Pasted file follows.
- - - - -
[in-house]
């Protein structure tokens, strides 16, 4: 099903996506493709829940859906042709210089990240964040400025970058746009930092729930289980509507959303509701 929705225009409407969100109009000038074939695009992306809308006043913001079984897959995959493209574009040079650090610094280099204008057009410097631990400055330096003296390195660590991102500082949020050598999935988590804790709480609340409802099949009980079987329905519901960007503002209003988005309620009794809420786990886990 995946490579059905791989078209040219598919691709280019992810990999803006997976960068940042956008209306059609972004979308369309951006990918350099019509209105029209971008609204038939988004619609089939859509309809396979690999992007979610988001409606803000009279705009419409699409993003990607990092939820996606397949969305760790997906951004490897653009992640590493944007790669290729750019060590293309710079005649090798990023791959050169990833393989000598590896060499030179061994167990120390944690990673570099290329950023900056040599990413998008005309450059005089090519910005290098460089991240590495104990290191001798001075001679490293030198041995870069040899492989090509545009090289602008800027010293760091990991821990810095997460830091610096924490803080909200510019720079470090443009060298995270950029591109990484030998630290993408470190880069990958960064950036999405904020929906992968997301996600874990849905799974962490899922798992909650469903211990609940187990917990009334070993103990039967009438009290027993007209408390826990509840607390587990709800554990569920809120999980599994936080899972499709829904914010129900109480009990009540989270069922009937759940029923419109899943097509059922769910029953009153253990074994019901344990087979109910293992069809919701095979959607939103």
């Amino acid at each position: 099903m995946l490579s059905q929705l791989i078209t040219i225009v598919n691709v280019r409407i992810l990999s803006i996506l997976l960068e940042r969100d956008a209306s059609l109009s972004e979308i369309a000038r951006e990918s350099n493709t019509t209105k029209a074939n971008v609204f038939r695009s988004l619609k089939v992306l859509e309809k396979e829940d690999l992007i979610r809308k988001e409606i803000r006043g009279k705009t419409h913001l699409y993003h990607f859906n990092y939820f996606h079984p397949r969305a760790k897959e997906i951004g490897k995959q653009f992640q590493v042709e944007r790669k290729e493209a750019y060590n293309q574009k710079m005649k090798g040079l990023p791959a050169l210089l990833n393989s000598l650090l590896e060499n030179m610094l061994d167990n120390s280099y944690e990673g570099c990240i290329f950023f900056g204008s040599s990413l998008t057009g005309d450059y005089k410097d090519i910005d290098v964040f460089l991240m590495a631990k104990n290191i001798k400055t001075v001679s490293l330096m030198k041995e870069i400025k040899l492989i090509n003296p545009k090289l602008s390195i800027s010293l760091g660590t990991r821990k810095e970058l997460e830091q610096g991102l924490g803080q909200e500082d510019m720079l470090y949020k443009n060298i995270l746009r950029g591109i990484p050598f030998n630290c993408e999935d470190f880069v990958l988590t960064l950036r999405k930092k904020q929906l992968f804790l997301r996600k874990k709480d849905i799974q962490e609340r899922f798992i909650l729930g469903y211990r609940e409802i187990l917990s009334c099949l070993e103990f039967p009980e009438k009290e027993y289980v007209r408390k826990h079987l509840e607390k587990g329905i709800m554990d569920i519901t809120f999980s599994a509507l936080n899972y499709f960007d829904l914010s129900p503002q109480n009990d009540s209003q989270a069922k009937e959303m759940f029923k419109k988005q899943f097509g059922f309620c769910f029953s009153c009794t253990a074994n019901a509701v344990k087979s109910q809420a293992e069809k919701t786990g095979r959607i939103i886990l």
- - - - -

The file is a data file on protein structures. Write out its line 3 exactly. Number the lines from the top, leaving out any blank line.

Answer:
């Amino acid at each position: 099903m995946l490579s059905q929705l791989i078209t040219i225009v598919n691709v280019r409407i992810l990999s803006i996506l997976l960068e940042r969100d956008a209306s059609l109009s972004e979308i369309a000038r951006e990918s350099n493709t019509t209105k029209a074939n971008v609204f038939r695009s988004l619609k089939v992306l859509e309809k396979e829940d690999l992007i979610r809308k988001e409606i803000r006043g009279k705009t419409h913001l699409y993003h990607f859906n990092y939820f996606h079984p397949r969305a760790k897959e997906i951004g490897k995959q653009f992640q590493v042709e944007r790669k290729e493209a750019y060590n293309q574009k710079m005649k090798g040079l990023p791959a050169l210089l990833n393989s000598l650090l590896e060499n030179m610094l061994d167990n120390s280099y944690e990673g570099c990240i290329f950023f900056g204008s040599s990413l998008t057009g005309d450059y005089k410097d090519i910005d290098v964040f460089l991240m590495a631990k104990n290191i001798k400055t001075v001679s490293l330096m030198k041995e870069i400025k040899l492989i090509n003296p545009k090289l602008s390195i800027s010293l760091g660590t990991r821990k810095e970058l997460e830091q610096g991102l924490g803080q909200e500082d510019m720079l470090y949020k443009n060298i995270l746009r950029g591109i990484p050598f030998n630290c993408e999935d470190f880069v990958l988590t960064l950036r999405k930092k904020q929906l992968f804790l997301r996600k874990k709480d849905i799974q962490e609340r899922f798992i909650l729930g469903y211990r609940e409802i187990l917990s009334c099949l070993e103990f039967p009980e009438k009290e027993y289980v007209r408390k826990h079987l509840e607390k587990g329905i709800m554990d569920i519901t809120f999980s599994a509507l936080n899972y499709f960007d829904l914010s129900p503002q109480n009990d009540s209003q989270a069922k009937e959303m759940f029923k419109k988005q899943f097509g059922f309620c769910f029953s009153c009794t253990a074994n019901a509701v344990k087979s109910q809420a293992e069809k919701t786990g095979r959607i939103i886990l």